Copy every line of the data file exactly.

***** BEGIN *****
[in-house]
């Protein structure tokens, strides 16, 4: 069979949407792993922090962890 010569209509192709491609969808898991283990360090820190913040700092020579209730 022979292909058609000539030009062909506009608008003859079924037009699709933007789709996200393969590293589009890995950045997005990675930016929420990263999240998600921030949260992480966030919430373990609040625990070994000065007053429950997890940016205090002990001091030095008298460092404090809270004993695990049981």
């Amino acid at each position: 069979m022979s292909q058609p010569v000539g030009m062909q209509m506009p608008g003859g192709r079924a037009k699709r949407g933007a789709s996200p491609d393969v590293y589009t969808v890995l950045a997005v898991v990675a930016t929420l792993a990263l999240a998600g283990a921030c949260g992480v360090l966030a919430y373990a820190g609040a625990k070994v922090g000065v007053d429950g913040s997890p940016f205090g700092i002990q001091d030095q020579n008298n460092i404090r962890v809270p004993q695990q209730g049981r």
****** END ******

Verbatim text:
[in-house]
């Protein structure tokens, strides 16, 4: 069979949407792993922090962890 010569209509192709491609969808898991283990360090820190913040700092020579209730 022979292909058609000539030009062909506009608008003859079924037009699709933007789709996200393969590293589009890995950045997005990675930016929420990263999240998600921030949260992480966030919430373990609040625990070994000065007053429950997890940016205090002990001091030095008298460092404090809270004993695990049981």
């Amino acid at each position: 069979m022979s292909q058609p010569v000539g030009m062909q209509m506009p608008g003859g192709r079924a037009k699709r949407g933007a789709s996200p491609d393969v590293y589009t969808v890995l950045a997005v898991v990675a930016t929420l792993a990263l999240a998600g283990a921030c949260g992480v360090l966030a919430y373990a820190g609040a625990k070994v922090g000065v007053d429950g913040s997890p940016f205090g700092i002990q001091d030095q020579n008298n460092i404090r962890v809270p004993q695990q209730g049981r």